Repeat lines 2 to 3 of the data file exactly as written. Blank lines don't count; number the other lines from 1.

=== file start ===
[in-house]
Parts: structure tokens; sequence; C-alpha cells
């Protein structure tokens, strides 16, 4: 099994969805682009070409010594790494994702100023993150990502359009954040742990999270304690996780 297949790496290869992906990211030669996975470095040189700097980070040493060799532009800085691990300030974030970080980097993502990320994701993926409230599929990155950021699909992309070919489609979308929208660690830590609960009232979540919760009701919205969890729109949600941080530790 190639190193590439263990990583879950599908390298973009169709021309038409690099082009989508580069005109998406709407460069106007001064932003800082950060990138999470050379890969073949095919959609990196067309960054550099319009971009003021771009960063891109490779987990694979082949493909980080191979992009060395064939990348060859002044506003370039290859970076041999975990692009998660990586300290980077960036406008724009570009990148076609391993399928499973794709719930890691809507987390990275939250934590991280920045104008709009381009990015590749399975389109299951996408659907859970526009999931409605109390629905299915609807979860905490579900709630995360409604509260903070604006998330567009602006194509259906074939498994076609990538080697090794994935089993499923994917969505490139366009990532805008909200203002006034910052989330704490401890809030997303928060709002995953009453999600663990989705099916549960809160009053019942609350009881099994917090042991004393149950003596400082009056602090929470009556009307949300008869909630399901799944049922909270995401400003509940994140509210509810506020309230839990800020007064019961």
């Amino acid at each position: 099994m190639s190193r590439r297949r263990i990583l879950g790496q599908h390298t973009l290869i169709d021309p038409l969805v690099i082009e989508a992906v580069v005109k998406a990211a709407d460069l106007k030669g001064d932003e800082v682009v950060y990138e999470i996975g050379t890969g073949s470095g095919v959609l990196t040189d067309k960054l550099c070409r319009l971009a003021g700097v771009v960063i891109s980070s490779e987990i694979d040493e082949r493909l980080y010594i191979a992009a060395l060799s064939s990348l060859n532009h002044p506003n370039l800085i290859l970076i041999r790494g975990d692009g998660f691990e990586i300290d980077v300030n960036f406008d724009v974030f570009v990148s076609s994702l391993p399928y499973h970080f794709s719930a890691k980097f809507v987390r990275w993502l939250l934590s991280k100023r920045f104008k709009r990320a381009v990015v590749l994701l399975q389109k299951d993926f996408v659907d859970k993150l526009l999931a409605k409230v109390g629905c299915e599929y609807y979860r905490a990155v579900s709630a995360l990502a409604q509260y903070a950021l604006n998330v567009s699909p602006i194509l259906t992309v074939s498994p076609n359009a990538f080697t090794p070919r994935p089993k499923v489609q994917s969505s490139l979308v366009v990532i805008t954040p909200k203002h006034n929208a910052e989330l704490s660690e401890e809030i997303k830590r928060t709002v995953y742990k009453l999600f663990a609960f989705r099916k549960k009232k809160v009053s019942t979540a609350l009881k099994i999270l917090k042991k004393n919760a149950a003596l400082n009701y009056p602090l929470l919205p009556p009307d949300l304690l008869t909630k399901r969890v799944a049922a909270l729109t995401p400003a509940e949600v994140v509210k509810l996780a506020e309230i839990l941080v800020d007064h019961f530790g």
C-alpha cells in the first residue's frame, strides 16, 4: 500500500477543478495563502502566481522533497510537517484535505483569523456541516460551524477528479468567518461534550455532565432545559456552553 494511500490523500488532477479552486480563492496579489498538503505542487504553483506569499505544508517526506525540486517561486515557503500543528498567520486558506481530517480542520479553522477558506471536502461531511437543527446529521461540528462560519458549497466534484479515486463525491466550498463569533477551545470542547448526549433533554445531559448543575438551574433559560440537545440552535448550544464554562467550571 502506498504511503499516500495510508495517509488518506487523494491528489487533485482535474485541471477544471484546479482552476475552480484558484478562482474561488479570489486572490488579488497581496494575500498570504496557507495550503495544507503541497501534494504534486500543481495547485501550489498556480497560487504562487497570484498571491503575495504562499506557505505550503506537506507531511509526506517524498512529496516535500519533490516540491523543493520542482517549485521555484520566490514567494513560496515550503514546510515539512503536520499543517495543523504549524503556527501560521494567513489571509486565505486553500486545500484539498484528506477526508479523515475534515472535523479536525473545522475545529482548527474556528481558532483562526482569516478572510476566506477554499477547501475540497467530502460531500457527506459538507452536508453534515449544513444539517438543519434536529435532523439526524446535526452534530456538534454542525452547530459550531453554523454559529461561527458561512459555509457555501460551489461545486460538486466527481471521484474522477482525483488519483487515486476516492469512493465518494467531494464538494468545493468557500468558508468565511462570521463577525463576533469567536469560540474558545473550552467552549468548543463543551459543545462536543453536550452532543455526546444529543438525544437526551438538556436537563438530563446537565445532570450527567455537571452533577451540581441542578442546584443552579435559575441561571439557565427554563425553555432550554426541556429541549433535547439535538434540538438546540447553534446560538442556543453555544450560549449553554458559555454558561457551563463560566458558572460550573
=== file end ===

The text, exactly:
Parts: structure tokens; sequence; C-alpha cells
């Protein structure tokens, strides 16, 4: 099994969805682009070409010594790494994702100023993150990502359009954040742990999270304690996780 297949790496290869992906990211030669996975470095040189700097980070040493060799532009800085691990300030974030970080980097993502990320994701993926409230599929990155950021699909992309070919489609979308929208660690830590609960009232979540919760009701919205969890729109949600941080530790 190639190193590439263990990583879950599908390298973009169709021309038409690099082009989508580069005109998406709407460069106007001064932003800082950060990138999470050379890969073949095919959609990196067309960054550099319009971009003021771009960063891109490779987990694979082949493909980080191979992009060395064939990348060859002044506003370039290859970076041999975990692009998660990586300290980077960036406008724009570009990148076609391993399928499973794709719930890691809507987390990275939250934590991280920045104008709009381009990015590749399975389109299951996408659907859970526009999931409605109390629905299915609807979860905490579900709630995360409604509260903070604006998330567009602006194509259906074939498994076609990538080697090794994935089993499923994917969505490139366009990532805008909200203002006034910052989330704490401890809030997303928060709002995953009453999600663990989705099916549960809160009053019942609350009881099994917090042991004393149950003596400082009056602090929470009556009307949300008869909630399901799944049922909270995401400003509940994140509210509810506020309230839990800020007064019961």